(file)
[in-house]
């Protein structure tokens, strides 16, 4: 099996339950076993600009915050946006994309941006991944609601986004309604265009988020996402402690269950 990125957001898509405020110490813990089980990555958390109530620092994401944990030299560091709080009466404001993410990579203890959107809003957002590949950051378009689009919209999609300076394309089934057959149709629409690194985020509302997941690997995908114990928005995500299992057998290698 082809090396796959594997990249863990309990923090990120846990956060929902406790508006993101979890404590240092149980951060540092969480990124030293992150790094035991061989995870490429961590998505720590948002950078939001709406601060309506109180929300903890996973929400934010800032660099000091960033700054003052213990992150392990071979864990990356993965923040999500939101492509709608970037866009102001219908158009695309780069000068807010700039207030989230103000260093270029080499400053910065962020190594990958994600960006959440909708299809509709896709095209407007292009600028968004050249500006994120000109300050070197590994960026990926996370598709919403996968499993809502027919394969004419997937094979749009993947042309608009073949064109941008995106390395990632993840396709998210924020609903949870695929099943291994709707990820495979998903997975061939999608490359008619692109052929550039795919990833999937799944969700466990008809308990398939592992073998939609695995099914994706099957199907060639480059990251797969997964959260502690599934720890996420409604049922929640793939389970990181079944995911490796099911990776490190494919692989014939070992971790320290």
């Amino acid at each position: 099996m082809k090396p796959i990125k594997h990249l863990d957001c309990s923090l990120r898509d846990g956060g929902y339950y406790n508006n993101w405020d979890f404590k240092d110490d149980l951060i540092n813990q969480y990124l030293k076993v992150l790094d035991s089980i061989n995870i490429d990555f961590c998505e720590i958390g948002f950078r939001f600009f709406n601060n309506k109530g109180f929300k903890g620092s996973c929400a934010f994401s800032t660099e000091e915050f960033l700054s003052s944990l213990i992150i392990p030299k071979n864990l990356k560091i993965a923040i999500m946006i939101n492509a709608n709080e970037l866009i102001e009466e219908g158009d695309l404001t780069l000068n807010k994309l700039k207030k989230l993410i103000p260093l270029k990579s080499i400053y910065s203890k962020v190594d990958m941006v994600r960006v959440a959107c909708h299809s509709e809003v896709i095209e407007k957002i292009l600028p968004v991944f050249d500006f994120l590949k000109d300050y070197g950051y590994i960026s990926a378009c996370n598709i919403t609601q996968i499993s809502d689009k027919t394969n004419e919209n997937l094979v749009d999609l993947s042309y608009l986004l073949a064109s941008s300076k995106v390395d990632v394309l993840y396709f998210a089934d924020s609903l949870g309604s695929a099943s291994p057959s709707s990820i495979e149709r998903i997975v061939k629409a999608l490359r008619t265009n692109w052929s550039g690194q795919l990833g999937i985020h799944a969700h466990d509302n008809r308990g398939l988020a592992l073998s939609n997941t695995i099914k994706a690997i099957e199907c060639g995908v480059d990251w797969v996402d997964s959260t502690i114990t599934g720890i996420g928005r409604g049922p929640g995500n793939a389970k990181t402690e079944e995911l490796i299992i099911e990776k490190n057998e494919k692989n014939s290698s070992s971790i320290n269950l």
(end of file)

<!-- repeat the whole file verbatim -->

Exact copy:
[in-house]
């Protein structure tokens, strides 16, 4: 099996339950076993600009915050946006994309941006991944609601986004309604265009988020996402402690269950 990125957001898509405020110490813990089980990555958390109530620092994401944990030299560091709080009466404001993410990579203890959107809003957002590949950051378009689009919209999609300076394309089934057959149709629409690194985020509302997941690997995908114990928005995500299992057998290698 082809090396796959594997990249863990309990923090990120846990956060929902406790508006993101979890404590240092149980951060540092969480990124030293992150790094035991061989995870490429961590998505720590948002950078939001709406601060309506109180929300903890996973929400934010800032660099000091960033700054003052213990992150392990071979864990990356993965923040999500939101492509709608970037866009102001219908158009695309780069000068807010700039207030989230103000260093270029080499400053910065962020190594990958994600960006959440909708299809509709896709095209407007292009600028968004050249500006994120000109300050070197590994960026990926996370598709919403996968499993809502027919394969004419997937094979749009993947042309608009073949064109941008995106390395990632993840396709998210924020609903949870695929099943291994709707990820495979998903997975061939999608490359008619692109052929550039795919990833999937799944969700466990008809308990398939592992073998939609695995099914994706099957199907060639480059990251797969997964959260502690599934720890996420409604049922929640793939389970990181079944995911490796099911990776490190494919692989014939070992971790320290």
């Amino acid at each position: 099996m082809k090396p796959i990125k594997h990249l863990d957001c309990s923090l990120r898509d846990g956060g929902y339950y406790n508006n993101w405020d979890f404590k240092d110490d149980l951060i540092n813990q969480y990124l030293k076993v992150l790094d035991s089980i061989n995870i490429d990555f961590c998505e720590i958390g948002f950078r939001f600009f709406n601060n309506k109530g109180f929300k903890g620092s996973c929400a934010f994401s800032t660099e000091e915050f960033l700054s003052s944990l213990i992150i392990p030299k071979n864990l990356k560091i993965a923040i999500m946006i939101n492509a709608n709080e970037l866009i102001e009466e219908g158009d695309l404001t780069l000068n807010k994309l700039k207030k989230l993410i103000p260093l270029k990579s080499i400053y910065s203890k962020v190594d990958m941006v994600r960006v959440a959107c909708h299809s509709e809003v896709i095209e407007k957002i292009l600028p968004v991944f050249d500006f994120l590949k000109d300050y070197g950051y590994i960026s990926a378009c996370n598709i919403t609601q996968i499993s809502d689009k027919t394969n004419e919209n997937l094979v749009d999609l993947s042309y608009l986004l073949a064109s941008s300076k995106v390395d990632v394309l993840y396709f998210a089934d924020s609903l949870g309604s695929a099943s291994p057959s709707s990820i495979e149709r998903i997975v061939k629409a999608l490359r008619t265009n692109w052929s550039g690194q795919l990833g999937i985020h799944a969700h466990d509302n008809r308990g398939l988020a592992l073998s939609n997941t695995i099914k994706a690997i099957e199907c060639g995908v480059d990251w797969v996402d997964s959260t502690i114990t599934g720890i996420g928005r409604g049922p929640g995500n793939a389970k990181t402690e079944e995911l490796i299992i099911e990776k490190n057998e494919k692989n014939s290698s070992s971790i320290n269950l």